Recent polls suggest that Senator Kay Hagan faces a difficult reelection bid in 2014. A recent Civitas poll has her in a statistical tie with a generic Republican and Public Policy Polling has a few points ahead of several Republicans, including the current NC House Speaker and Senate President Pro Tem.
After the 2010 and 2012 election cycles, Democrats are in need of a victory, even by an incumbent senator. Not only did the Democrats lose the governorship and both houses of the General Assembly, but the NC Congressional delegation is now held by a Republican majority. These losses not only give Republicans political momentum heading into the 2014 races, but, more importantly, a significant funding pipeline for electoral races.
As recently as 2008, Democrats held a 2-to-1 fundraising advantage in legislative races. No longer. Democrats have lost their fundraising advantage because the business community, long supportive of moderate and conservative Democratic candidates, has switched its support wholeheartedly to Republican candidates.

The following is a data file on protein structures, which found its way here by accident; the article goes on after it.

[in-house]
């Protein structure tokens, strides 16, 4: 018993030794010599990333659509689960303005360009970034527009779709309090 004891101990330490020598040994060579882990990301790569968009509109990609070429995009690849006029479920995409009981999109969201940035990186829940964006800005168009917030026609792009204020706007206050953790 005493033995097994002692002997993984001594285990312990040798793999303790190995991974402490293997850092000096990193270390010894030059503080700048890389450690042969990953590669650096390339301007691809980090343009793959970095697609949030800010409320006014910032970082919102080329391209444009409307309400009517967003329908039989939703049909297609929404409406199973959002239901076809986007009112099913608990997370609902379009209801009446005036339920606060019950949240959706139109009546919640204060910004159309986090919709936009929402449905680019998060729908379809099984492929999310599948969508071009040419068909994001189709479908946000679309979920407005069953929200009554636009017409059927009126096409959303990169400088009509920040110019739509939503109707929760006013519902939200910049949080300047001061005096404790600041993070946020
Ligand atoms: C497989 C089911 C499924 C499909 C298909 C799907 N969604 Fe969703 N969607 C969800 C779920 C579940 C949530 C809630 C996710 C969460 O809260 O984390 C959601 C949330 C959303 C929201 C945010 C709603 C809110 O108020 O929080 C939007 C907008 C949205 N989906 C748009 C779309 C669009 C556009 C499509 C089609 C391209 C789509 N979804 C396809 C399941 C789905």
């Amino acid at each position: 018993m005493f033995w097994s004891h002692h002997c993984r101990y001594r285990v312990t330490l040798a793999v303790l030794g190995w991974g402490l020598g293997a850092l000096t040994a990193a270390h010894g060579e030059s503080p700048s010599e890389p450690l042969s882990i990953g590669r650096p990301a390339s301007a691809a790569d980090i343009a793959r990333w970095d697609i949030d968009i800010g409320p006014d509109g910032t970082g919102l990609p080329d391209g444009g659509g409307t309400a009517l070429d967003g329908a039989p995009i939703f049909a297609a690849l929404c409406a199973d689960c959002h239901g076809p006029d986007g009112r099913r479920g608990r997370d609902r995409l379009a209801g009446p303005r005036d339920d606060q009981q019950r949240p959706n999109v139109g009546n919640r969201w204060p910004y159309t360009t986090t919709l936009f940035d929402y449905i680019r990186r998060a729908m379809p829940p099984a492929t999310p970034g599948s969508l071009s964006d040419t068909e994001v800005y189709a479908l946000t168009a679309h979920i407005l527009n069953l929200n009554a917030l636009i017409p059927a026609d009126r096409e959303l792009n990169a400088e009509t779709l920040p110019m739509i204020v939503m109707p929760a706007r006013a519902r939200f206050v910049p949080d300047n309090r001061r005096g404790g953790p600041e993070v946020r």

This leaves Kay Hagan in quite a quandary. If she moves to the left in the next seventeen months to appeal to many Democratic constituent groups already angry and motivated by Republican rule in NC, she could further alienate the NC donor groups so important to Democrats in the past. Then, Hagan has to rely heavily on funding coming from outside North Carolina from groups such as the Democratic Senate Campaign Committee, an organization that is going to be defending many seats currently held by Democratic officeholders.
There is little doubt that Democrats will target the Hagan race as critical for maintaining a foothold in NC politics until 2016 when the governorship and the seat currently held by Senator Richard Burr is up for election. Hagan’s dilemma and that of many Democratic candidates in moderate districts is whether to appeal to the angry base or try to repair its fundraising machine and appeal to the moderate business community?